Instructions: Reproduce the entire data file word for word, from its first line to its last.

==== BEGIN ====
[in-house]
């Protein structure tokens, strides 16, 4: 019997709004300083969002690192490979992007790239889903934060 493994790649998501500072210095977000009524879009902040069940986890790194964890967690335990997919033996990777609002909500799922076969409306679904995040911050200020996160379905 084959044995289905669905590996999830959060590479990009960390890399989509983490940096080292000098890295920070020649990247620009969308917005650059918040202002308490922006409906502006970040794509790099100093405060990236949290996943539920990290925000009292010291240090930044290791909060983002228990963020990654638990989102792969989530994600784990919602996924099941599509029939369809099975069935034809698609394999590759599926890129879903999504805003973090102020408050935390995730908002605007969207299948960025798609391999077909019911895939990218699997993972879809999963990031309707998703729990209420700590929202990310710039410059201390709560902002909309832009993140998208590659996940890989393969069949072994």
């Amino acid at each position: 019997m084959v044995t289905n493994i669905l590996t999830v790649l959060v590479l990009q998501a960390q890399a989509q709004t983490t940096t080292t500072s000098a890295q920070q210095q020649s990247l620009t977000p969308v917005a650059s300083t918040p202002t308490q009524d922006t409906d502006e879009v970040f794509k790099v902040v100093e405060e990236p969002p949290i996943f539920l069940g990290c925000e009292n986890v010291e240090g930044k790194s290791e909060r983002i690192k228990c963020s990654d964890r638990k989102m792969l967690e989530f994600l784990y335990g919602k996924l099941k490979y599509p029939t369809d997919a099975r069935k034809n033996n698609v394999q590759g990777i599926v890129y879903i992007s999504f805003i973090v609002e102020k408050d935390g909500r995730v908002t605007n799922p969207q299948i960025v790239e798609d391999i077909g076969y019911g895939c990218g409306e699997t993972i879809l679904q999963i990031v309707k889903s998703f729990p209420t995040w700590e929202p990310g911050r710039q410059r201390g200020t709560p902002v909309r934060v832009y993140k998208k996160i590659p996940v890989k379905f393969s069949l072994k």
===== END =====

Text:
[in-house]
């Protein structure tokens, strides 16, 4: 019997709004300083969002690192490979992007790239889903934060 493994790649998501500072210095977000009524879009902040069940986890790194964890967690335990997919033996990777609002909500799922076969409306679904995040911050200020996160379905 084959044995289905669905590996999830959060590479990009960390890399989509983490940096080292000098890295920070020649990247620009969308917005650059918040202002308490922006409906502006970040794509790099100093405060990236949290996943539920990290925000009292010291240090930044290791909060983002228990963020990654638990989102792969989530994600784990919602996924099941599509029939369809099975069935034809698609394999590759599926890129879903999504805003973090102020408050935390995730908002605007969207299948960025798609391999077909019911895939990218699997993972879809999963990031309707998703729990209420700590929202990310710039410059201390709560902002909309832009993140998208590659996940890989393969069949072994």
């Amino acid at each position: 019997m084959v044995t289905n493994i669905l590996t999830v790649l959060v590479l990009q998501a960390q890399a989509q709004t983490t940096t080292t500072s000098a890295q920070q210095q020649s990247l620009t977000p969308v917005a650059s300083t918040p202002t308490q009524d922006t409906d502006e879009v970040f794509k790099v902040v100093e405060e990236p969002p949290i996943f539920l069940g990290c925000e009292n986890v010291e240090g930044k790194s290791e909060r983002i690192k228990c963020s990654d964890r638990k989102m792969l967690e989530f994600l784990y335990g919602k996924l099941k490979y599509p029939t369809d997919a099975r069935k034809n033996n698609v394999q590759g990777i599926v890129y879903i992007s999504f805003i973090v609002e102020k408050d935390g909500r995730v908002t605007n799922p969207q299948i960025v790239e798609d391999i077909g076969y019911g895939c990218g409306e699997t993972i879809l679904q999963i990031v309707k889903s998703f729990p209420t995040w700590e929202p990310g911050r710039q410059r201390g200020t709560p902002v909309r934060v832009y993140k998208k996160i590659p996940v890989k379905f393969s069949l072994k």